Read the full abstract...

Pregnant women with sickle cell disease (HbSS, HbSC and HbSβThal) may require blood transfusion to prevent severe anaemia or to manage potential medical complications. Preventive blood transfusion in the absence of complications starting from the early weeks of pregnancy or blood transfusion only for medical or obstetric indications have been used as management policies. There is currently no consensus on the blood transfusion policy that guarantees optimal clinical benefits with minimal risks for such women and their babies. This is an update of a Cochrane review that was published in 2013.


To assess the benefits and harms of a policy of prophylactic versus selective blood transfusion in pregnant women with sickle cell disease.

Search strategy: 

We searched the Cochrane Pregnancy and Childbirth Group's Trials Register (30 May 2016) and reference lists of retrieved studies. We did not apply any language or date restrictions.

Selection criteria: 

Randomised controlled trials evaluating the effects of prophylactic versus selective (emergency) blood transfusion in pregnant women with sickle cell disease (SCD). Quasi-randomised trials and trials using a cluster-randomised design were eligible for inclusion but none were identified.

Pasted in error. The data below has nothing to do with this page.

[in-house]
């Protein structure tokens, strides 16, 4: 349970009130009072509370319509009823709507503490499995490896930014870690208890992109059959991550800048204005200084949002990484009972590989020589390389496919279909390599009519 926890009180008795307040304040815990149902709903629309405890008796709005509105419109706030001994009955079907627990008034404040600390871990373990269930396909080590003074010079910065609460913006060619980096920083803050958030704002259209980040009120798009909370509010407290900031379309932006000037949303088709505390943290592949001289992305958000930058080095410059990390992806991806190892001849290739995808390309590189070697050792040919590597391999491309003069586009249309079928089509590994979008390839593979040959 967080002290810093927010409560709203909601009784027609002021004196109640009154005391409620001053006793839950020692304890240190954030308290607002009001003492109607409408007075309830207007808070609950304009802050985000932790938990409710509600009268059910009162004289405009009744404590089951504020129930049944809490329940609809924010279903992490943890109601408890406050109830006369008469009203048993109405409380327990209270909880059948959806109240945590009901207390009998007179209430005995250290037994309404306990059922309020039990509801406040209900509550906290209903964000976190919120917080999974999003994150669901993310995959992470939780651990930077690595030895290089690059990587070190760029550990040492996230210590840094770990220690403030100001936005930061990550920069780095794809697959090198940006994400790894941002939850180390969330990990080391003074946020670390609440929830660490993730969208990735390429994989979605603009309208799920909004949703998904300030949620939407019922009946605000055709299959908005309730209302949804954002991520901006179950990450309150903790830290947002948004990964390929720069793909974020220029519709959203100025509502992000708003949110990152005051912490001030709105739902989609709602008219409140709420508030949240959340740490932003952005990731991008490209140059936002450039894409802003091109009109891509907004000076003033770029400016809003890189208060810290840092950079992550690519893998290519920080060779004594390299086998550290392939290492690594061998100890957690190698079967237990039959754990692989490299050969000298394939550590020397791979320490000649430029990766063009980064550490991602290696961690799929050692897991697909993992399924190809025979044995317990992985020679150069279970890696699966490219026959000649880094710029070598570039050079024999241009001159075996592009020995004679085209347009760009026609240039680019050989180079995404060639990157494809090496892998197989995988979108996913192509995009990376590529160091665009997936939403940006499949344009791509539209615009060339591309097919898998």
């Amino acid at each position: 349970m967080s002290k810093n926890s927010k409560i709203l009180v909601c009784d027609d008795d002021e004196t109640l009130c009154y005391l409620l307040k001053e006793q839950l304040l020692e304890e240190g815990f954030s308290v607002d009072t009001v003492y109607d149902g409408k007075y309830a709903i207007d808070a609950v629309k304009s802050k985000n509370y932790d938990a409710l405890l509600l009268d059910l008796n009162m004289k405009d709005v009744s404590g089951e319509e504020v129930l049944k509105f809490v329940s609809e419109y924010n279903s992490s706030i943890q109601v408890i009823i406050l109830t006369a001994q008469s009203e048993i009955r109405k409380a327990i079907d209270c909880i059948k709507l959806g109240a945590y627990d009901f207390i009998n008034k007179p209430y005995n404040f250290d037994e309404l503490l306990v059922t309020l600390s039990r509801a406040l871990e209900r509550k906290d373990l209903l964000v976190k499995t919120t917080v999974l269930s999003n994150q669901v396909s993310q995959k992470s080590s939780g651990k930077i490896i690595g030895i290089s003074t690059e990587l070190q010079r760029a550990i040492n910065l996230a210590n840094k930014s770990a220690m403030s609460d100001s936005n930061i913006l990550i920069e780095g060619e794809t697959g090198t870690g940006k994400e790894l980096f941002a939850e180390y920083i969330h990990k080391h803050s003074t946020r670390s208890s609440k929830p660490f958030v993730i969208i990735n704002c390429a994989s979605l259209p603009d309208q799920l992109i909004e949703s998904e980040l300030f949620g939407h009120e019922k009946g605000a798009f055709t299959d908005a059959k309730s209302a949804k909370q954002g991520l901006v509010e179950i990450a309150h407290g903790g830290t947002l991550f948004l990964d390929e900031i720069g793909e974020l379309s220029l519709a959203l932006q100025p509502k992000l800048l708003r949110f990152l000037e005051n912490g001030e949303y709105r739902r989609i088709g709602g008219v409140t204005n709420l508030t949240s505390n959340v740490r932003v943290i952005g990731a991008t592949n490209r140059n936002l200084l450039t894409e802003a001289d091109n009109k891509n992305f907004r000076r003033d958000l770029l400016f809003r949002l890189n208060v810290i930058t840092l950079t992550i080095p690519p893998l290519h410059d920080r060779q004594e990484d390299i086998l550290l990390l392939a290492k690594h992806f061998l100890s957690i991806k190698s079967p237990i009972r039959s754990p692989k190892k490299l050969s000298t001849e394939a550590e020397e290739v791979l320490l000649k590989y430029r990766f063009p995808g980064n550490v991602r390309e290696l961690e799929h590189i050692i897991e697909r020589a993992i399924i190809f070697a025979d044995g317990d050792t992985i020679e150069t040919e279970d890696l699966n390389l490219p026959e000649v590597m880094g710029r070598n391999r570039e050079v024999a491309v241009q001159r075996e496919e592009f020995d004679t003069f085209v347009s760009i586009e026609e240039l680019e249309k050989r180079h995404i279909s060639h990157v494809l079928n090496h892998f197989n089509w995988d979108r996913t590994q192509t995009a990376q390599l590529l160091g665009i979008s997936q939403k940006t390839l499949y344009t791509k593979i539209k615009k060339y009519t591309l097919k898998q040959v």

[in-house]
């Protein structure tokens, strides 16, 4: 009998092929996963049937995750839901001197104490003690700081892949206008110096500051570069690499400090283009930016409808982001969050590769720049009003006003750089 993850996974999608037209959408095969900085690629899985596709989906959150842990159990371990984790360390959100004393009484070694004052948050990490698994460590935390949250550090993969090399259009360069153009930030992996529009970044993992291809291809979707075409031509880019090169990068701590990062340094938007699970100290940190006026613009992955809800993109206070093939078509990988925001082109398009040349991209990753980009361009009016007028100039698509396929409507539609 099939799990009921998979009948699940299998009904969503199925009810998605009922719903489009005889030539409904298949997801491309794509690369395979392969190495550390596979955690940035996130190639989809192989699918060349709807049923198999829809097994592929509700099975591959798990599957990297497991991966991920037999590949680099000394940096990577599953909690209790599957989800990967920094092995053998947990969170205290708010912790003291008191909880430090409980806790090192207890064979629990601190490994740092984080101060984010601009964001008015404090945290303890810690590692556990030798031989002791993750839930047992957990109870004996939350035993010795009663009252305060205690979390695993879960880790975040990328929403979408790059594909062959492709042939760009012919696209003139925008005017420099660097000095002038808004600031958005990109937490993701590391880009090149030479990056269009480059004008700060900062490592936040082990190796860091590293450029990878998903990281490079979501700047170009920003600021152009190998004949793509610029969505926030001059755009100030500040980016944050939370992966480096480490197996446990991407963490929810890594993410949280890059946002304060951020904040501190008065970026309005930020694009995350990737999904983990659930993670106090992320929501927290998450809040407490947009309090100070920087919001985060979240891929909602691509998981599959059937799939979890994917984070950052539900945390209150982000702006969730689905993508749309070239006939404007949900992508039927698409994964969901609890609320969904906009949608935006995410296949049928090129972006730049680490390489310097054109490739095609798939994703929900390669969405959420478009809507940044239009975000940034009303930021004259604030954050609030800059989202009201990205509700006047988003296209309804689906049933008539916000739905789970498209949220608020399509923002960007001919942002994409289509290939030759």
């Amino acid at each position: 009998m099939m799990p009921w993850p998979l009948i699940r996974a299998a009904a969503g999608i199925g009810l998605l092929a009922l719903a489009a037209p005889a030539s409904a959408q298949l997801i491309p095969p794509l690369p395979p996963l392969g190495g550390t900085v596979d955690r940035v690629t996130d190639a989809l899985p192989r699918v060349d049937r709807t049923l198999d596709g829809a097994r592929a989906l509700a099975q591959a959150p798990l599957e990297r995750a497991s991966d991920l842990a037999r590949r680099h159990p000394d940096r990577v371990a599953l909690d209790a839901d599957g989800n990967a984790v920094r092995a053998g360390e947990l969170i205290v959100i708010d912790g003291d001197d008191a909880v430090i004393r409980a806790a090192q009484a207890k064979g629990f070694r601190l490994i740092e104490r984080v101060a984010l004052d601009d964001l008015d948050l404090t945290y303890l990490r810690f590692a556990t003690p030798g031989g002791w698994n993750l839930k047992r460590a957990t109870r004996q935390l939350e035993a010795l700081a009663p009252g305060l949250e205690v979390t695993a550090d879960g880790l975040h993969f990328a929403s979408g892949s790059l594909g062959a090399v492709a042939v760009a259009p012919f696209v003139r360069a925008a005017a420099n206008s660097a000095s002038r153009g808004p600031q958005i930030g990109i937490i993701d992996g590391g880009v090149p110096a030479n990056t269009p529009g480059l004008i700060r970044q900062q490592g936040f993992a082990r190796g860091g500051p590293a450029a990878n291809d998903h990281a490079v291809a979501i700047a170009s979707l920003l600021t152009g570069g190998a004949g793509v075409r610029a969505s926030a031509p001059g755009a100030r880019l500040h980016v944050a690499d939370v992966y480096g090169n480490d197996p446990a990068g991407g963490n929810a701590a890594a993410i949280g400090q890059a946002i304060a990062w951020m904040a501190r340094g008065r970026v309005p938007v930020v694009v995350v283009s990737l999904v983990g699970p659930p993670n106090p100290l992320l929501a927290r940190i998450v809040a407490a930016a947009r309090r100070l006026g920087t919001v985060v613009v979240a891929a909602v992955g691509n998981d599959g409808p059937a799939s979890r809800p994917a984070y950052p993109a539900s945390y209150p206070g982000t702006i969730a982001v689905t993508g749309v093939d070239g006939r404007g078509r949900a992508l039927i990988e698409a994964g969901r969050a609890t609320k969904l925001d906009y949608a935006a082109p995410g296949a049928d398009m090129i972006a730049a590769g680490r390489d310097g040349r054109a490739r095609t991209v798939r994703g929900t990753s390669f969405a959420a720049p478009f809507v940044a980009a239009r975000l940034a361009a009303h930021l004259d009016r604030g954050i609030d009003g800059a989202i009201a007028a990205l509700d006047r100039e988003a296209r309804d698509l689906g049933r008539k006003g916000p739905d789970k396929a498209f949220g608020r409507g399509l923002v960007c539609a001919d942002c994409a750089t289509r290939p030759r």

Data collection and analysis: 

Two review authors independently assessed trials for inclusion and risk of bias, extracted data and checked them for accuracy. Two review authors independently assessed the quality of the evidence using the GRADE approach.

Main results: 

Out of six relevant reports identified by the search strategy, one trial involving 72 women with sickle cell anaemia (HbSS) met our inclusion criteria. The trial was at unclear risk of bias. Overall, there were few events for most of the reported outcomes and the results were generally imprecise. The included trial reported no maternal mortality occurring in women who received either prophylactic or selective blood transfusion. Very low-quality evidence indicated no clear differences in maternal mortality, perinatal mortality (risk ratio (RR) 2.85, 95% confidence interval (CI) 0.61 to 13.22; very low-quality evidence) or markers of severe maternal morbidity (pulmonary embolism (no events); congestive cardiac failure (RR 1.00, 95% CI 0.07 to 15.38; very low-quality evidence); acute chest syndrome (RR 0.67, 95% CI 0.12 to 3.75)) between the treatment groups (prophylactic blood transfusion versus selective blood transfusion). Low-quality evidence indicated that prophylactic blood transfusion reduced the risk of pain crisis compared with selective blood transfusion (RR 0.28, 95% CI 0.12 to 0.67, one trial, 72 women; low-quality evidence), and no differences in the occurrence of acute splenic sequestration (RR 0.33, 95% CI 0.01 to 7.92; low-quality evidence), haemolytic crises (RR 0.33, 95% CI 0.04 to 3.06) or delayed blood transfusion reaction (RR 2.00, 95% CI 0.54 to 7.39; very low-quality evidence) between the comparison groups.

Other relevant maternal outcomes pre-specified for this review such as cumulative duration of hospital stay, postpartum haemorrhage and iron overload, and infant outcomes, admission to neonatal intensive care unit (NICU) and haemolytic disease of the newborn, were not reported by the trial.